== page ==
Source: Massey University
Part of her research was looking at the benefit navigation services have on the experience of Māori cancer patients and their whānau journey. She undertook the research as her mother, sisters and whānau have struggled with cancer. “Mum was diagnosed with three cancers over her lifetime and at no stage during my mother’s battle with her last diagnosis in 2012, was she ever offered or referred to a Māori cancer navigator service – even though it existed.”
The patient navigation concept was created in 1990 by Dr Harold Freeman in Harlem as a way of promoting timely access to quality cancer care for people from vulnerable populations. Non-clinical community health workers were set up to help people navigate their way through the health services and since then the system has been adopted around the world especially with indigenous populations.
At the time of Dr Koia’s research, Māori cancer navigator/co-ordinator services existed only in the MidCentral District Health Board region, located in iwi or Māori health providers. She believes the service should be offered more widely, particularly at the other five regional treatment cancer centres with positions also set up within district health board areas in those regions.
She found the service had significant benefits for Māori patients and their whānau, helping overcome the barriers many felt in accessing care.
Dr Koia says navigators, who work closely with kaiāwhina (Māori patient support staff), provided a unique consistency of care throughout the cancer journey and beyond.
“I had patients telling me how important it was that the navigators and kaiāwhina walked with them the whole way, helping them through the difficulties of the medical world.”
The navigators and kaiāwhina were able to gain timely access to cancer care services and resources as well as improving communication between health care professionals, patients and their whānau.
She says building trusting relationships was important for people dealing with a daunting range of health care professionals and services. Dr Koia says navigators were familiar with patients’ community and also understood the importance of acknowledging a patient’s whakapapa, their tīpuna, whenua, cultural values and beliefs.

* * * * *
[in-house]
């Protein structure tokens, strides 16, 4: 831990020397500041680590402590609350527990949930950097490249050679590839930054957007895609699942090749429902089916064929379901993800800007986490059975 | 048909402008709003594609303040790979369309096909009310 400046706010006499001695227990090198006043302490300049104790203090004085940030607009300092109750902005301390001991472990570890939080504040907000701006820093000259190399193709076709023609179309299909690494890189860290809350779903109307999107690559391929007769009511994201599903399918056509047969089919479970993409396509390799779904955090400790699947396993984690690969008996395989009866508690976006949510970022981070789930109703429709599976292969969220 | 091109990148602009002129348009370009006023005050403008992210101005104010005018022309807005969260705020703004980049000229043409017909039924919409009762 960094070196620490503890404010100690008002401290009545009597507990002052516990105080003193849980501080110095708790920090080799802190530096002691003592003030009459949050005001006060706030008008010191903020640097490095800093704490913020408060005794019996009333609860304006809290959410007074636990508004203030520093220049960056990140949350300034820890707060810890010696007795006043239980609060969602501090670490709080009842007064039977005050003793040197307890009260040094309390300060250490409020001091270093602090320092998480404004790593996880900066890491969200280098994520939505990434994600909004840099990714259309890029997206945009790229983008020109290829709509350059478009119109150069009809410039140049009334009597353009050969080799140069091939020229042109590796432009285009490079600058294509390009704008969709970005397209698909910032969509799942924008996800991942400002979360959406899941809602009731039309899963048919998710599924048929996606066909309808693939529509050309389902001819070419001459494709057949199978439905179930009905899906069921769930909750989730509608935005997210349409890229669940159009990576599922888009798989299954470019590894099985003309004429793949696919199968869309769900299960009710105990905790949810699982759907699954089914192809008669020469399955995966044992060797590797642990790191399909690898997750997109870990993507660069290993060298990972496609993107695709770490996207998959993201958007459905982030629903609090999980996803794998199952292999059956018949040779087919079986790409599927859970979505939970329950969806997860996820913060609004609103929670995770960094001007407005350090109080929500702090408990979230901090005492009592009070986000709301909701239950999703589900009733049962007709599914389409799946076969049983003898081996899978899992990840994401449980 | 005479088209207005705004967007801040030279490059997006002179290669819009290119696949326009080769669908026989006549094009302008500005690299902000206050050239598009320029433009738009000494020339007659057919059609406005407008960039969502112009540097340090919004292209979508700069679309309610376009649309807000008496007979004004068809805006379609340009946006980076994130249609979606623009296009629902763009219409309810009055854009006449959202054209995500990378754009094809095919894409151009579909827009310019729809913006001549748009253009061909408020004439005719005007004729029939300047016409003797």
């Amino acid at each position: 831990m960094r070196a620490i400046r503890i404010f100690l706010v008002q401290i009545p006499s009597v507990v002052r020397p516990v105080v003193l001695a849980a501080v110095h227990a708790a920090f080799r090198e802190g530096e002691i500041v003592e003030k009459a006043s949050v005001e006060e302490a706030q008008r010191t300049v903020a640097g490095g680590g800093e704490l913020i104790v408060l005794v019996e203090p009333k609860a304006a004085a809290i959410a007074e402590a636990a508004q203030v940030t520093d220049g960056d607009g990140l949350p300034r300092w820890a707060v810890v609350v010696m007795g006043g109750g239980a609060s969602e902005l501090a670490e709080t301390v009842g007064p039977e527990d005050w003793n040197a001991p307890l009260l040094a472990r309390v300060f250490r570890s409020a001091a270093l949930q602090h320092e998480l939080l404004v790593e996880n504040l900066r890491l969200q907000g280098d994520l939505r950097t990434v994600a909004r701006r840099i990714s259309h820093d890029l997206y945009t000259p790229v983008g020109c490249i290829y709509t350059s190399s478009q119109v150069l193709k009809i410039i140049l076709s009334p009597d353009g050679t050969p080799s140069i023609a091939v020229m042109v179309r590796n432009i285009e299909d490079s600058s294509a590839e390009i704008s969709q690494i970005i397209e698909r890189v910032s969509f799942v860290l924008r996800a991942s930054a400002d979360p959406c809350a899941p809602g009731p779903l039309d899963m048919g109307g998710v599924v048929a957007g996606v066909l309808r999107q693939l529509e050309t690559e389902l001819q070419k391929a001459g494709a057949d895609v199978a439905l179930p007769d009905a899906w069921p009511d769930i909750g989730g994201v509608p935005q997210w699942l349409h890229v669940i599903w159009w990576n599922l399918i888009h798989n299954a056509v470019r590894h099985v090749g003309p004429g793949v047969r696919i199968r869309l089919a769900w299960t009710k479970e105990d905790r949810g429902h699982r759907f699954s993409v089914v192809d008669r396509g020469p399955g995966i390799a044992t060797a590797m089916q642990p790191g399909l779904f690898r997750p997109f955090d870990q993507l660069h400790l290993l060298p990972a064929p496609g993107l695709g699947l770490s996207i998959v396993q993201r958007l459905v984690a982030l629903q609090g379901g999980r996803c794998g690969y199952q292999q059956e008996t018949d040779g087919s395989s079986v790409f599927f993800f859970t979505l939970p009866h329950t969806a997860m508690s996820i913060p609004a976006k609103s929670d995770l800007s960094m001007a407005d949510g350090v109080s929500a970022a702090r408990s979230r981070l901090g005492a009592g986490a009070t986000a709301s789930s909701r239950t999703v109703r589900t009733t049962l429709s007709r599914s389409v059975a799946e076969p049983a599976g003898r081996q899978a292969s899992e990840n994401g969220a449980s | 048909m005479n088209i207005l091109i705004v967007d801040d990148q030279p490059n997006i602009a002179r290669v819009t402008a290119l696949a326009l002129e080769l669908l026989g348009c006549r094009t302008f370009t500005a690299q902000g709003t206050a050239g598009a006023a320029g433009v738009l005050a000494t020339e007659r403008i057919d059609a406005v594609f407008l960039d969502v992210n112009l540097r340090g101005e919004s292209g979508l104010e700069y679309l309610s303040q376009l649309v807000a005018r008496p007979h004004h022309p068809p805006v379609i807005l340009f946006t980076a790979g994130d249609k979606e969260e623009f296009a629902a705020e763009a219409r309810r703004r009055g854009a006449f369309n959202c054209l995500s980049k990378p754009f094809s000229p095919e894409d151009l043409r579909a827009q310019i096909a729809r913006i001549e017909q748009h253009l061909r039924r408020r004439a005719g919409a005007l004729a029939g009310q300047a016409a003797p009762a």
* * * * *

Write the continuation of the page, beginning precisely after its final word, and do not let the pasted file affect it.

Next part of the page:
Dr Koia has developed a model called He Pito Ora that brings together the key principles of a Māori cancer patient navigation service, including whanaungatanga, which relates to trust and multiple relationships; whakamōhio, which encompasses communication and the sharing of information; and manaakitanga, which highlights consistency of care.
“The He Pito Ora framework represents the beginning of life, their whakapapa and connection to the whenua and positions the patient and whānau at the centre of cancer care services.
“The three main elements are all inter-related and should be present every time a patient and whānau access cancer care services.”
Dr Koia hopes the model will help inform the development of navigator services nationally and she is planning a postdoctoral fellowship to pilot and evaluate different aspects of her study with key stakeholders in the MidCentral DHB region in the near future.
In the meantime, she believes there should be better awareness of the existing services amoung health professionals. “I recently heard of a whānau from Taranaki that wasn’t offered access to a navigator or the Māori health unit. They spent a couple of nights in the waiting area of the ward before a visiting whānau member informed them of a whānau room they could have used.
“This is just a small example but it’s the kind of thing that makes a big difference to a whānau already under stress.”